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Reviews: Biographies Wilson by A. Scott Berg

Who is the happy warrior?

The two stanzas from Wordsworth's "Character of the Happy Warrior" that A. Scott Berg quotes at the beginning of his biography set the book’s tone. Berg’s subject, President Woodrow Wilson, is undoubtedly one of U. S. history’s titans:
Who is the happy Warrior? Who is he

That every man in arms should wish to be?

_It is the generous Spirit, who, when brought

Among the tasks of real life, hath wrought

Upon the plan that pleased his boyish thought:


Who, whether praise of him must walk the earth

For ever, and to noble deeds give birth

Or he must fall, to sleep without his fame

And leave a dead unprofitable name---

Finds comfort in himself and in his cause;

And while the mortal mist is gathering, draws

His breath in confidence of Heaven's applause ...

In early December of 1918, just weeks following the World War I Armistice, one of history's most jubilant and patriotic send-offs took place near Hoboken, New Jersey, at Pier 4 of the New York Harbor network. President Woodrow Wilson - 61 years old and the 28th president of the United States - and his second wife, Edith Galt Wilson, boarded a steamship, the George Washington, for a "voyage of peace” to Europe. Already on board was a team of aides and experts, and never before had so much security surrounded an American president.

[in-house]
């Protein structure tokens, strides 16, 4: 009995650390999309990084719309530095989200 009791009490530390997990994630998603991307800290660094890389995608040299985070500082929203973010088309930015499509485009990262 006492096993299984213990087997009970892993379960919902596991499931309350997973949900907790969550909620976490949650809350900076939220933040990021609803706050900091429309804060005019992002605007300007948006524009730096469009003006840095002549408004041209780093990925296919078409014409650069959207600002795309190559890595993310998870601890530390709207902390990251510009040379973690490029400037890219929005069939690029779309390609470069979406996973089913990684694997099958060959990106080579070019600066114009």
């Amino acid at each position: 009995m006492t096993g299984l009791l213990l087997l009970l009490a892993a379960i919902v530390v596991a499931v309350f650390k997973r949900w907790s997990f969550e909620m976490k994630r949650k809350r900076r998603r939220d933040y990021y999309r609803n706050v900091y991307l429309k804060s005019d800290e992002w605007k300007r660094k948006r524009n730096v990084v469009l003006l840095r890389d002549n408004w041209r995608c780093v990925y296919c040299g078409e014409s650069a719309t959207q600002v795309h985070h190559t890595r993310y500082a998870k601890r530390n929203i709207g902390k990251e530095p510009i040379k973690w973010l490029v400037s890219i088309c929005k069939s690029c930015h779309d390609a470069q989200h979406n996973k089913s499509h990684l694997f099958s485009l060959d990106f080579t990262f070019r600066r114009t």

A Scott Berg, author of biographies of Maxwell Perkins and Charles Lindberg, among others, vividly portrays this spectacular scene following a compelling opening sentence to his 750-page work. "Dawn broke that day on a new epoch, one that would carry the name of a man whose ideas and ideals would extend well into the next century."

As the presidential couple ascended the gangplank, a naval band struck up "Hail to the Chief," and then played the National Anthem once again. Standing on the bridge Wilson, clad in a bearskin coat, waved both hands and repeatedly raised his top hat to the crowds. Thousands of red-white-and blue flags and handkerchiefs were waved in his honor. Adulation for Wilson was not, however, as universal as the departure scene suggests. Emphatically Berg conveys this reality at the outset of the biography. One of the book's most prominent themes is Woodrow Wilson's capability to attract some and to repel others. In fact a substantial portion of the press, the public and politicians openly disparaged the President. Quoting a U. S. senator of the time, Berg writes, “Wilson had no friends, only slaves and enemies." For all his warmth and charm he was always more interested in what he was saying than in what you were saying.